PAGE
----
After a slow start in his rookie campaign, Kansas City Chiefs defensive end George Karlaftis finished fast, collecting 5.5 sacks over the final seven games. Then he helped clinch a Super Bowl appearance with a sack of Cincinnati Bengals quarterback Joe Burrow during the team’s AFC Championship victory.
The Greek pass rusher is unable to explain what changed.
“I couldn’t pin down one specific spot,” Karlaftis said to reporters following Tuesday’s minicamp practice. “I started feeling good towards the end of the year [and] going into the playoffs. I’m hoping to carry that over.”
He does know, however, that part of the process is moving past early struggles.
“You just kind of start to figure it out eventually,” he noted. “It starts to click. You have conversations. It happens at a different time for everyone. At times it got frustrating, but you just keep going forward. Put your best foot forward.”
As a rookie, Karlaftis was often candid about the importance of learning from the team’s defensive line veterans. That continued on Tuesday, as he continued to give credit to defensive tackle Chris Jones and pass rushers Frank Clark and Carlos Dunlap for their mentorship.
“Playing 20 games,” Karlaftis explained, “having that experience and being around guys like Chris, Frank, and Carlos — and all the other guys in the room — that helps you out. I learned a lot this past season. I’m ready to take that with me going forward.”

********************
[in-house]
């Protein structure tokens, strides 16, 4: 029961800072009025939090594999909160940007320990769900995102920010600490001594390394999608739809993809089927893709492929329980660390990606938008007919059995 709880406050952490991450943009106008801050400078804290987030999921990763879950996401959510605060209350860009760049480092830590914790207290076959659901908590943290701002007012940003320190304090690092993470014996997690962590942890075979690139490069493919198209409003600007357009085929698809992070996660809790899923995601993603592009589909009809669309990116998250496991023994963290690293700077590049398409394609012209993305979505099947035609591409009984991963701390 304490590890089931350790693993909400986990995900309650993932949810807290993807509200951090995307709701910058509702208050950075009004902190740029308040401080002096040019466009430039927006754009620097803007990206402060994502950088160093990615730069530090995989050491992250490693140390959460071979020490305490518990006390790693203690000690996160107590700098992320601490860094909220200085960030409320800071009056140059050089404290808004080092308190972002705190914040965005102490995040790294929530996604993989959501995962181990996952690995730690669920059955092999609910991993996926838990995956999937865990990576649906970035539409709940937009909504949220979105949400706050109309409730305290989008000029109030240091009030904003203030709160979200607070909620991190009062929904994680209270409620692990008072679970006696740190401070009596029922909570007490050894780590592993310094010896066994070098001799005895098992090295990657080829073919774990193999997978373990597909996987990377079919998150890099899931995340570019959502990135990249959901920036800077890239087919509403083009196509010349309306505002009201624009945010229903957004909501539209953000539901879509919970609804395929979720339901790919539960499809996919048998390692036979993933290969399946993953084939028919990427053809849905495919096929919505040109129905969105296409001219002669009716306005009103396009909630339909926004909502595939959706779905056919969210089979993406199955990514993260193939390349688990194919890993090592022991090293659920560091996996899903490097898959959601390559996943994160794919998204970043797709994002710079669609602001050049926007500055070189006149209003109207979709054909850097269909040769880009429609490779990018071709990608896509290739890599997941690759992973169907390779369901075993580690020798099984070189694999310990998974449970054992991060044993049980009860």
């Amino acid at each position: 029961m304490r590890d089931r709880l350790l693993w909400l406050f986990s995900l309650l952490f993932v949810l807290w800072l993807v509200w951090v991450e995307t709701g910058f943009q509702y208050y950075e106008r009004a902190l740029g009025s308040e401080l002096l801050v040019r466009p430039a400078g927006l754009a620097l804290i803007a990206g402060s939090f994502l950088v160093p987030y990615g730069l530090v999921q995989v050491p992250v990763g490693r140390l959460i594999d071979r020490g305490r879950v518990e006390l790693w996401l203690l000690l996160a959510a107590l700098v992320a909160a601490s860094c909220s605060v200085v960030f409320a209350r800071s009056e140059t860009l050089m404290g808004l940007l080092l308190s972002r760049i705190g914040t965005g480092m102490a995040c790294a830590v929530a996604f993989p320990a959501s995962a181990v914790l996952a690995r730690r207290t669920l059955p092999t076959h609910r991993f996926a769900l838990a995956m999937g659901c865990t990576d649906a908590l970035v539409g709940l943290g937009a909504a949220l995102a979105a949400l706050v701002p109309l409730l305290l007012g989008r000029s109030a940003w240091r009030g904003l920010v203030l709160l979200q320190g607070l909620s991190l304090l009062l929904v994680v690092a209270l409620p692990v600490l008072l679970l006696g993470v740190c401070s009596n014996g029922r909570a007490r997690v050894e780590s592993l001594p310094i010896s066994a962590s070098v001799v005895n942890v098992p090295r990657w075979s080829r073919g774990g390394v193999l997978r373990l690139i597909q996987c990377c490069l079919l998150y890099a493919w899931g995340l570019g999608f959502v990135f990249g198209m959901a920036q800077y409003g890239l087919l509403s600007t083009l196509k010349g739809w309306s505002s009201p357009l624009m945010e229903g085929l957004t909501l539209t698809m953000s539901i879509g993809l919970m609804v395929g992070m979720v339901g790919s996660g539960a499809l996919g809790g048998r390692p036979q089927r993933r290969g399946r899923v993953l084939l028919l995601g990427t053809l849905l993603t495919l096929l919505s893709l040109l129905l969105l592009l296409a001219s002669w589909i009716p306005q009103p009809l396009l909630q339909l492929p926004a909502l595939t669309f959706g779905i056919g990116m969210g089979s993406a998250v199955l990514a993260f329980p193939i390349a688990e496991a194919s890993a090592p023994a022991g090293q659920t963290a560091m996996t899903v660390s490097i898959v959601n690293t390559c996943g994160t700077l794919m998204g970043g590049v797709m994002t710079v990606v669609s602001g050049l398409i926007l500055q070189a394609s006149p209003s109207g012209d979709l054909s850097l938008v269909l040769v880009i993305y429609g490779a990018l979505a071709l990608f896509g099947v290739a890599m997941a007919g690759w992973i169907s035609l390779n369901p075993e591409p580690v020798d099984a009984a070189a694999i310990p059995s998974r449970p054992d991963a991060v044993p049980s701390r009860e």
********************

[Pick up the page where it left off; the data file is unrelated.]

“I love Frank,” he declared. “He meant the world to me. Everybody on this team was a part of him. [He’s a] great person. At the end of the day, you’ve got to do what you’ve got to do. That’s just his business, but I love him. He taught me so much that I’ll not only take with me forward as a professional football player — but also in life, too.”
Meanwhile, Karlaftis is hoping to build on last season’s finish.
“[I’m] really trying to focus on the little things — the mental aspect, the mental side of the game,” he said. “You can never get too good at that — the details [and] fundamentals — and really getting bigger, faster [and] stronger. [I’m] trying to hit it from every angle.”
During the offseason, a workout video on social media revealed that Karlaftis found yet another mentor — one who last played while the second-year pro was still in high school.
“During the offseason,” he recalled of working with former Chiefs defensive end Tamba Hali, “you have some time off — and you kind of get to thinking about different stuff and how you can improve going into your second year... I knew there were some Chiefs players and some guys that have been part of the organization that live in town. I just reached out to him to get some knowledge — and it turned out to be a great relationship. He’s been a great mentor and a great person to me.”
Careers move fast in the NFL. After only one season of his own, Karlaftis may already have a chance to pass on some of what he has learned. Though this year’s first-round draft selection has been limited on the field, Karlaftis has been impressed with what he has seen from fellow defensive end Felix Anudike-Uzomah.
“He’s been great,” he said of his new teammate. “He’s been a little banged up — but he’s a student of the game. He hasn’t been on the field a whole lot just because of whatever, but he’s been able to soak everything up. Mentally, he’s pretty good — and I think he’s going to have a bright future here.”